Although the teams worked as hard as before, POs became rather uneasy about progress. They understood that teams pulled new stories as soon their WIP limit allowed them to but POs perception was that too few stories were pulled. So we started to analyze this perception. Our findings were: Stories were pulled rather often. But as the POs refilled the blank space in their selected column almost immediately, perception was: no flow! We suggested to refill the empty spaces during the PO-internal stand-up in the morning and provided a weekly statistics of how many stories and bugs were pulled. This helped a lot to get perception of reality and reality in sync. Still this is a quantitative view of facts. Another aspect was that some stories were quite huge. They were more of an epic than simple user stories. So the teams and the POs agreed to a “five day rule”: as soon as a team thinks, that a user story will take longer than (approx.) five days cycle time, they will discuss together with the PO before starting to work about how to make a more suitable and smaller package. This addresses already the aforementioned MVP, MMF, CoD issue, but, is by itself not enough to resolve it. It helps the development team creating a flow and some sort of cadence though.
This is just a selection of problems that we encountered. I chose these examples in order to show you the spectrum of problems and the one thing the solution of all problems had in common: Kanban made these problems visible (some may argue Kanban was the reason for the problems - apart from choosing a WIP limit - I strongly doubt this, the problems were always there but finally were made visible so that we had to think about a sustainable solution) and that it was always the team to discover the problem, address the problem and think of a solution. This was no jumpstart behavior but something the teams had to learn and are still learning. IMO the Delivery Management was a key factor in coaching and aiding discussions, and creating transparency etc.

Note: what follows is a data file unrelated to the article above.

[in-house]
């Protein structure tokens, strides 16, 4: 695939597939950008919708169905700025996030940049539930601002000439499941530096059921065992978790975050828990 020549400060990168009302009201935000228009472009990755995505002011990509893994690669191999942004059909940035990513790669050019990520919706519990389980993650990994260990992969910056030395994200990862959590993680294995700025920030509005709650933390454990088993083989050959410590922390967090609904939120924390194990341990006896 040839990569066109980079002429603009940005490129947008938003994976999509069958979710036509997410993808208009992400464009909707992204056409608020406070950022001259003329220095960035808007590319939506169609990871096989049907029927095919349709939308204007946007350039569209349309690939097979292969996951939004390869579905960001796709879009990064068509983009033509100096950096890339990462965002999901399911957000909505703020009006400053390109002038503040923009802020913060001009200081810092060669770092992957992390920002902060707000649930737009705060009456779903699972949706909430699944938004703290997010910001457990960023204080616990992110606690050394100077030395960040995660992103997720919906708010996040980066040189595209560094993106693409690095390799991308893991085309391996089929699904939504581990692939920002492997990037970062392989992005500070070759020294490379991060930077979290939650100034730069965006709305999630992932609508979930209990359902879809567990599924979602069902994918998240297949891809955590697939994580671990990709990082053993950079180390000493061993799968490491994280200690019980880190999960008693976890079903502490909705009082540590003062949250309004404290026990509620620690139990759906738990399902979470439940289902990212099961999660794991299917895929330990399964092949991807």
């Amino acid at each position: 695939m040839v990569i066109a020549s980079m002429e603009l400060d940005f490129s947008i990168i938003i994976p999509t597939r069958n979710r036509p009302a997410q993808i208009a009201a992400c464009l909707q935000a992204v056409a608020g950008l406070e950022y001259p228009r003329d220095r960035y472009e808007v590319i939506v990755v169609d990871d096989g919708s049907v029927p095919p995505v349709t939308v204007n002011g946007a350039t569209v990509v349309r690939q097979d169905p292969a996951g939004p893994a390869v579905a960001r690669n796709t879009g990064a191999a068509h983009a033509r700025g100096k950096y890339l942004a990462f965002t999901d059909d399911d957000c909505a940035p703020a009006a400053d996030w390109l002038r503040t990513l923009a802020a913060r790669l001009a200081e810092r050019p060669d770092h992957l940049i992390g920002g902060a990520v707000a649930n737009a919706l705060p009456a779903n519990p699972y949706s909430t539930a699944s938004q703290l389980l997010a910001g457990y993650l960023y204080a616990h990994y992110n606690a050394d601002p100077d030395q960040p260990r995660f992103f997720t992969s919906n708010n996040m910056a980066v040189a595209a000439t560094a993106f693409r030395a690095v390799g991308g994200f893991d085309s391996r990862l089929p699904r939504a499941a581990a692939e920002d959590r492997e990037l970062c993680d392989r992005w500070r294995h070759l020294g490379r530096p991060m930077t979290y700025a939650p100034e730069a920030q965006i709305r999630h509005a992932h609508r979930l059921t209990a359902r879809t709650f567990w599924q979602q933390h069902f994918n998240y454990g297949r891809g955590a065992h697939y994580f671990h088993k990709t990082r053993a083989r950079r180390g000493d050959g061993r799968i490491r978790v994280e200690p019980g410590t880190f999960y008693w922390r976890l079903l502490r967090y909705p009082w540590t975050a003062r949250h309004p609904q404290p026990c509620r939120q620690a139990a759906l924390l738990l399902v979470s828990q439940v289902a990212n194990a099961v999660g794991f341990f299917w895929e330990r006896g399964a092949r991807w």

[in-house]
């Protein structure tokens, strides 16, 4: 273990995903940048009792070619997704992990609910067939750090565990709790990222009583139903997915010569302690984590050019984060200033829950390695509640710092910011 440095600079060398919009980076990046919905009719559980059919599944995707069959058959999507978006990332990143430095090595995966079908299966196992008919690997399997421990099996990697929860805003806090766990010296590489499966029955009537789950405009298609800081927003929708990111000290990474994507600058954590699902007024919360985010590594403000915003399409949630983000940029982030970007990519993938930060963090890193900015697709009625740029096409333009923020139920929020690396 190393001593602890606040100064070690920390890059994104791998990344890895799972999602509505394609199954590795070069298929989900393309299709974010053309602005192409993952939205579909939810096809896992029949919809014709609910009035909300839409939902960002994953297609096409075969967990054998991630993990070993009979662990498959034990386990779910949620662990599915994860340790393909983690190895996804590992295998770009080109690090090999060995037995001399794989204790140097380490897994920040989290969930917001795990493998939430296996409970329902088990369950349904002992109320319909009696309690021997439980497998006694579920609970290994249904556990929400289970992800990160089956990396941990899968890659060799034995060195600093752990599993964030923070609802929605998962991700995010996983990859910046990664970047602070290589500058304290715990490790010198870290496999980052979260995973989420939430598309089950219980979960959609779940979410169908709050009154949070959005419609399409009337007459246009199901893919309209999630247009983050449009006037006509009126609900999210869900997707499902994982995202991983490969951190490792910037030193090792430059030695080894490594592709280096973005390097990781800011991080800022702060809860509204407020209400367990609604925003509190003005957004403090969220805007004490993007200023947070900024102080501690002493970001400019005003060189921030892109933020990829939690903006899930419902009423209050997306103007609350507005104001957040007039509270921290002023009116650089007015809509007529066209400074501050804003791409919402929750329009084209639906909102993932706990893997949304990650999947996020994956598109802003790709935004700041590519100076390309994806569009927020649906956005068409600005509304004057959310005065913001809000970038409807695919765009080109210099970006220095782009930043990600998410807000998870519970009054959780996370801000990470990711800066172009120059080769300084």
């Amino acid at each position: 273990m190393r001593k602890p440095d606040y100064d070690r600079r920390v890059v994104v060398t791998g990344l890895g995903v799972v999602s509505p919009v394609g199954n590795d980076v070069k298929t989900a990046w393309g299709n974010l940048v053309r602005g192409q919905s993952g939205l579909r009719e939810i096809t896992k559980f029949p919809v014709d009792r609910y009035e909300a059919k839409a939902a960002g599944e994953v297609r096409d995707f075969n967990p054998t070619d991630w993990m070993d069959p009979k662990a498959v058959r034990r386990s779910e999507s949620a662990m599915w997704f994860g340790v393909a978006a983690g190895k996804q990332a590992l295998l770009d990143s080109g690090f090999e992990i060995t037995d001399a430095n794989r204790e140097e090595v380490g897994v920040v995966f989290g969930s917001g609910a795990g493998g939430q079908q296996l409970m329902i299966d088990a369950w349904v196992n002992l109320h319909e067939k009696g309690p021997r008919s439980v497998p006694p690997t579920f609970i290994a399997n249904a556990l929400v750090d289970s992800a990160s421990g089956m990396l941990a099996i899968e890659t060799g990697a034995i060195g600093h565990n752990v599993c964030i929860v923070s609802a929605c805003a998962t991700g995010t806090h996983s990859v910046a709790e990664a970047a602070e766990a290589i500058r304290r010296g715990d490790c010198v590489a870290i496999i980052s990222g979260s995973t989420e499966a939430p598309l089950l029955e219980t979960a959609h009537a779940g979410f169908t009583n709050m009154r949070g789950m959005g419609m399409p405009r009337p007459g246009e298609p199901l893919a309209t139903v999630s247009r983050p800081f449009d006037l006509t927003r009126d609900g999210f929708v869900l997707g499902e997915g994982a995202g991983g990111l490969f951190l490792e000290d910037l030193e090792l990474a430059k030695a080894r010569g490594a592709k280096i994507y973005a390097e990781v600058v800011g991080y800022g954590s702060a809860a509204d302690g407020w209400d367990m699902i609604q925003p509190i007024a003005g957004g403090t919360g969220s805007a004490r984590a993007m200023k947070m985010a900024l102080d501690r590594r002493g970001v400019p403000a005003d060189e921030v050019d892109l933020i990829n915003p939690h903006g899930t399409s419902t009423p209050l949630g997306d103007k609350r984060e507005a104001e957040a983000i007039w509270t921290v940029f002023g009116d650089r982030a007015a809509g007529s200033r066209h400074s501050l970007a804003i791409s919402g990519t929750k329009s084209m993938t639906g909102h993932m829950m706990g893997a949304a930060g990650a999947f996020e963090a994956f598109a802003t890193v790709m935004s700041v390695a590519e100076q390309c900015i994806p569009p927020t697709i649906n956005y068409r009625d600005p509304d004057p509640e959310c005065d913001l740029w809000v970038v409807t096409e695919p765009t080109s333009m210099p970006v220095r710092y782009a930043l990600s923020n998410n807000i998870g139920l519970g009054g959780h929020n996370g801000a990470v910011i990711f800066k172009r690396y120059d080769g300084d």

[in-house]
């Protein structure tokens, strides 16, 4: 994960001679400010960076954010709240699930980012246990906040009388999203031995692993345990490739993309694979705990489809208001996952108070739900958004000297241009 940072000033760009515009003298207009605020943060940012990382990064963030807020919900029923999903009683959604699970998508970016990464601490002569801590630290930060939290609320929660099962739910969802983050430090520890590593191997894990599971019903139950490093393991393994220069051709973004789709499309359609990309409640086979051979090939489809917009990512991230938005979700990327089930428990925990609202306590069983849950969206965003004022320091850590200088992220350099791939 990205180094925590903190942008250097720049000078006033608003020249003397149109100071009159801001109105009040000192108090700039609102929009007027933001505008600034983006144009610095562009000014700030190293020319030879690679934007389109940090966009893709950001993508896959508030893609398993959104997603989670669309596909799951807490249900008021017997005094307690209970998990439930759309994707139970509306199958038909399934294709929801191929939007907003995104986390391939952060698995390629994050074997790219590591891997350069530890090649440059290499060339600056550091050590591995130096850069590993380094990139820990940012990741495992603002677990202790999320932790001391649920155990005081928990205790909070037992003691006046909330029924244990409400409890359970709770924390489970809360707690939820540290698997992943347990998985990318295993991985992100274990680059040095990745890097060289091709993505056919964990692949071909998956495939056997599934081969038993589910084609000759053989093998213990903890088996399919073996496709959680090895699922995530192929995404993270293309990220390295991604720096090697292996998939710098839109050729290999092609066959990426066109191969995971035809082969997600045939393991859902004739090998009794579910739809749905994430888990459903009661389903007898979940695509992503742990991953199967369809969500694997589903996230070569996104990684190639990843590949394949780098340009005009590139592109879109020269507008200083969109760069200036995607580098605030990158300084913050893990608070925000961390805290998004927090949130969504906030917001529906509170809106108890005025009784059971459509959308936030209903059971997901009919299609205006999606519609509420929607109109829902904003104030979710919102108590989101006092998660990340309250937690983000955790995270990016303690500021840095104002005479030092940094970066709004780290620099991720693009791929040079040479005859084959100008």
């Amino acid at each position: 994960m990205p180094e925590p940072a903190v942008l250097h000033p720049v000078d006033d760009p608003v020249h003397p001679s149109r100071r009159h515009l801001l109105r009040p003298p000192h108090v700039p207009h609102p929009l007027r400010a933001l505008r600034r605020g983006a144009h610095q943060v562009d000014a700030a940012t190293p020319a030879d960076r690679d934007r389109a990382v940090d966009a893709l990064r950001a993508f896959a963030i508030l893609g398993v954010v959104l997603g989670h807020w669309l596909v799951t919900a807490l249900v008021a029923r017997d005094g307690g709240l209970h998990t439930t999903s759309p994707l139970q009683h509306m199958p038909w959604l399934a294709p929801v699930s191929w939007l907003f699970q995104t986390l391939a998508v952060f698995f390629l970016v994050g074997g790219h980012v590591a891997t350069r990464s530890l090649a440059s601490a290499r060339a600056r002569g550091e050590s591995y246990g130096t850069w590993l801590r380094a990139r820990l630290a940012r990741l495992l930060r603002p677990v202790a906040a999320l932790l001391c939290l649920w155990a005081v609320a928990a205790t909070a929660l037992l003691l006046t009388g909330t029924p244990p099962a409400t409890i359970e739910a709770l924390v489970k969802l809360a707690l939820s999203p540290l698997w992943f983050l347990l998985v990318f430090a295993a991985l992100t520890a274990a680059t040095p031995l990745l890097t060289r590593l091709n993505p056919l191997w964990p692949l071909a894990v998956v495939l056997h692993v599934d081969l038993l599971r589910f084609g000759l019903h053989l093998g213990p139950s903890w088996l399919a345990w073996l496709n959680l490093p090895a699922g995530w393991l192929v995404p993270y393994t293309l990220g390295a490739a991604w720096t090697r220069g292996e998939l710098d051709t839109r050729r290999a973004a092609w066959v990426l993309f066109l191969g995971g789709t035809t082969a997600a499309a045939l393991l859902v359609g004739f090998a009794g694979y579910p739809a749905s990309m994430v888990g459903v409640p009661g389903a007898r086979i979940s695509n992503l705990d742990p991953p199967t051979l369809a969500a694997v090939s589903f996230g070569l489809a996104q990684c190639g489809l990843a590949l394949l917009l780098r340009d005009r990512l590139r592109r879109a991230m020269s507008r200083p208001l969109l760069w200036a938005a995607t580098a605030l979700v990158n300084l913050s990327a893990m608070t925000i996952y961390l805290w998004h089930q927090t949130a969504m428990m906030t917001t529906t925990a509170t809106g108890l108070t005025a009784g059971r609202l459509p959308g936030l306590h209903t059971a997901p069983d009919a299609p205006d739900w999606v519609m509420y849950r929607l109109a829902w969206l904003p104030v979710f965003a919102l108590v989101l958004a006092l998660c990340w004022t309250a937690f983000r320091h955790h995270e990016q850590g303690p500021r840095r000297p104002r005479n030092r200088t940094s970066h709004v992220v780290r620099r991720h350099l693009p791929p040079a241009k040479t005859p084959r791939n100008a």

After three months the whole team met up again in order to discuss whether and how to continue with our experiment.
We asked what has changed since the introduction of Kanban and how the change was perceived. Overall the perception was that we improved in the following points:
Every single person was convinced that we made progress as how we worked together!
We concluded the session with the simple question: can we agree to end the “experiment-situation” and continue with Kanban? With the great feedback we received I knew this was a rhetorical question but we wanted to make sure that everybody agreed. To no one’s surprise we had unanimous assent.
But even with all the things we achieved in the past months we still have more challenges to tackle.
As some of you may already have guessed, I am not convinced that the way we approach the User-Story is the best. We still have quite large chunks of customer value that needs a lot of time until it is released and usable.
I think models like Minimal Marketable Feature and/or Minimal Viable Product (depending what we are working on) can still help us a lot.
We still take a lot of risk and reducing the batch-size in the coding does not help the business fully. Change of mindset is not always easy and needs to be done carefully and respectfully.
This is something we already begun working on. Effective swarming can only be done if at least some sort of basic knowledge outside the area of specialization is present. A carpenter can only help an electrician if some basic knowledge is present that prevents the carpenter from getting fried and really helping. E.g. a cross-functional development team can only swarm effectively if a developer has some knowledge how to create and/or follow the test-procedure the team has agreed upon. So instead of having only experts with deep domain-knowledge (in the letter-analogy looking like this: “I”), we need experts that additionally have some knowledge of their fellow team-members left and right of them (in the letter-analogy looking like this: “T”). Some teams already started this and I'm looking forward to this.
As we are using "offline" boards it is quiet some work to get access to KPIs like avg. tead time, avg. cycle time etc.
The Delivery Managers are thinking hard how to come up with a method to have easy access to these numbers and still having the benefits of the physical board. We have experimented with a few digital tools but decided to count manually until these tools work more reliable.